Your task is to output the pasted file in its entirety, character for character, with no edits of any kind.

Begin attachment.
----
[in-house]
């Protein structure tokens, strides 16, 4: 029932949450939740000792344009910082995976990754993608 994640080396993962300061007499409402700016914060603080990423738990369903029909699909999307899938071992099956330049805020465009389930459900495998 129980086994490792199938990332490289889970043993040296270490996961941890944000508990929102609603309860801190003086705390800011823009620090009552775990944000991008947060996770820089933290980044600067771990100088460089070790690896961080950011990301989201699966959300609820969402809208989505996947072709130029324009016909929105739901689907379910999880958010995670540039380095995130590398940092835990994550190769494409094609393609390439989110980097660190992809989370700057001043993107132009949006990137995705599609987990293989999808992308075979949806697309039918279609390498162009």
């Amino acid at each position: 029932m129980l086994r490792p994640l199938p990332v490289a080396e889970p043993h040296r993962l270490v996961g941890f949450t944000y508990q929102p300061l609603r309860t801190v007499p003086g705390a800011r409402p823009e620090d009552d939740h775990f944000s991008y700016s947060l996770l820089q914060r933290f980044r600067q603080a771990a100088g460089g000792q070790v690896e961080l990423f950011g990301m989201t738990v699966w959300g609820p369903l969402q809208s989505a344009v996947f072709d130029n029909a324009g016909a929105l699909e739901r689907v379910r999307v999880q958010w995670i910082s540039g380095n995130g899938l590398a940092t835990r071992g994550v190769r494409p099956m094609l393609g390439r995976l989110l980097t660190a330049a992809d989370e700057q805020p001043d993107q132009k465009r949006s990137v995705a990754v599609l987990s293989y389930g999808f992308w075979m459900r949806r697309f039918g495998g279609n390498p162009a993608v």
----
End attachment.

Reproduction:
[in-house]
């Protein structure tokens, strides 16, 4: 029932949450939740000792344009910082995976990754993608 994640080396993962300061007499409402700016914060603080990423738990369903029909699909999307899938071992099956330049805020465009389930459900495998 129980086994490792199938990332490289889970043993040296270490996961941890944000508990929102609603309860801190003086705390800011823009620090009552775990944000991008947060996770820089933290980044600067771990100088460089070790690896961080950011990301989201699966959300609820969402809208989505996947072709130029324009016909929105739901689907379910999880958010995670540039380095995130590398940092835990994550190769494409094609393609390439989110980097660190992809989370700057001043993107132009949006990137995705599609987990293989999808992308075979949806697309039918279609390498162009």
């Amino acid at each position: 029932m129980l086994r490792p994640l199938p990332v490289a080396e889970p043993h040296r993962l270490v996961g941890f949450t944000y508990q929102p300061l609603r309860t801190v007499p003086g705390a800011r409402p823009e620090d009552d939740h775990f944000s991008y700016s947060l996770l820089q914060r933290f980044r600067q603080a771990a100088g460089g000792q070790v690896e961080l990423f950011g990301m989201t738990v699966w959300g609820p369903l969402q809208s989505a344009v996947f072709d130029n029909a324009g016909a929105l699909e739901r689907v379910r999307v999880q958010w995670i910082s540039g380095n995130g899938l590398a940092t835990r071992g994550v190769r494409p099956m094609l393609g390439r995976l989110l980097t660190a330049a992809d989370e700057q805020p001043d993107q132009k465009r949006s990137v995705a990754v599609l987990s293989y389930g999808f992308w075979m459900r949806r697309f039918g495998g279609n390498p162009a993608v």